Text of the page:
Boosting a community - Teton Valley Boost

When COVID-19 lockdowns began in Teton Valley, Idaho, Devin Dwyer and Corrine Wicke made it their mission to help essential workers and small businesses.

On March 15th, murmurs in the lift lines of Grand Targhee speculated that it might be closing day. Colorado and Montana ski resorts were shutting down rapidly. Jackson Hole had officially closed it’s tram. Despite rapid closures, COVID-19 didn’t seem very serious yet.

Less than a week later, as lockdowns shut down non-essential businesses, Teton Valley, Idaho began to feel like a different place. People began to worry about their health, signs popped up on main streets thanking essential workers. Many wondered if the businesses of a small mountain town, with an economy reliant on tourism, could weather months of lockdown.

Two weeks after the lockdown began, Corrine Wicke and Devin Dwyer began looking for a way to help the community. 

“We were both looking for a way to help our community, given the drastic closure in the middle of March. Corinne had posted to the Community Facebook page looking for volunteer options. I texted her to see if she wanted to start something together,” said Devin Dwyer. “We spoke by phone, chose a name, set up a website and Venmo and launched on Saturday April 11th.”

Corrine Wicke is an architect at Northworks in Jackson Hole. Devin Dwyer works as a property manager, concierge and pilates teacher, as well as being the festival manager for Wydaho Rendezvous Bike Festival. 

As school districts closed, Wicke had to transition to working from home while juggling her two children. Dwyer’s work slowed down as guests left her properties in March. “I’m not someone that sits still well, I thrive having too much to do,” said Dwyer “I felt like the first few weeks of quarantine was a good way to reset and prioritize what I want to focus on moving forward.” 

Inspired by The Hole Quarantine, a non-profit created in response to COVID-19 in the neighboring community of Jackson Hole, Dwyer and Wicke started Teton Valley Boost. Teton Valley Boost takes donations from the local community and uses those donations to support small local businesses by purchasing food, drinks or gift cards. Those gift cards, food and drinks are gifted to essential workers.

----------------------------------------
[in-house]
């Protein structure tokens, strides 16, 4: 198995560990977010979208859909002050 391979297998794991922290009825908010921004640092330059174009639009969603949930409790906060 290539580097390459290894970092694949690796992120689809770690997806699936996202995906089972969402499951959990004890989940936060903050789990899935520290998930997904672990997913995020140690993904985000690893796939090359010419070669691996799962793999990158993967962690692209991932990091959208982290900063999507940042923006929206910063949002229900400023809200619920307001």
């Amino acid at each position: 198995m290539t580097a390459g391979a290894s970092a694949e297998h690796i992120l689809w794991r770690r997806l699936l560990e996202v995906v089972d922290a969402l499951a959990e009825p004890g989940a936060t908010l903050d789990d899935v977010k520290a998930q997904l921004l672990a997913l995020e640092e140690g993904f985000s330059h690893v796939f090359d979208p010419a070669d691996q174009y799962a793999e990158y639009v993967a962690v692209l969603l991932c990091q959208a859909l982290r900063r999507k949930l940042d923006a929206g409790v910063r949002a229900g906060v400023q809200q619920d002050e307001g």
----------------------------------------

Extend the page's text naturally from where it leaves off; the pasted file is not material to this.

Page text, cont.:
Over the following 7 weeks, Teton Valley Boost has supported 26 local businesses and raised over $10,000. Their current fundraising objective is to support Teton High School graduating class and Teton Valley School District staff. Their goal is to raise $700 by June 4th, 2020.

“Dropping off deliveries of food and goods to essential workers has been a blast. It boosts morale and shows our support for the workers that have been on the front lines since lock down began in the middle of March,” said Dwyer. “Another rewarding aspect is the appreciation we get when we make sure to tip 20% on food orders, servers that are used to getting tips when patrons dine in, have not been receiving the same courtesy with take-out orders. We’re happy that we have been able to support employees of restaurants in this way.”

Throughout the past 2 months of lockdown, Teton Valley Boost continued to see a rise in support and increased donations. Teton Valley residents were happy to find a way to give back to essential workers and support small businesses while doing it. As Phase I reopening has begun, donations have slowed down, but Teton Valley Boost still aims to continue supporting essential workers and businesses through the reopening phase and into the summer.

“We believe our community needs the support and the essential workers are still at risk, especially as summer travel ramps up,” said Dwyer. “We want to keep our community safe and supported. We are shifting our ways of fundraising and have some fun new prospective plans for the summer.”

Teton Valley Boost hopes to keep their forward momentum and to continue working with local artists and businesses but they have no plans of officially becoming an established and long-term non-profit organization. Once the community is back on its feet, Wicke and Dwyer will shift back to supporting the community on a smaller scale. Dwyer plans to start her own property management and grocery delivery business in Teton Valley this summer.

A message from Devin and Corrine: “We greatly appreciate everyone’s generosity and support over the last 6 weeks. Please if you can, continue to support Teton Valley Boost. We hope everyone stays safe and healthy as our community begins to reopen!”

If you’d like to support Teton Valley Boost, please visit or donate to @TetonValleyBoost on Venmo.

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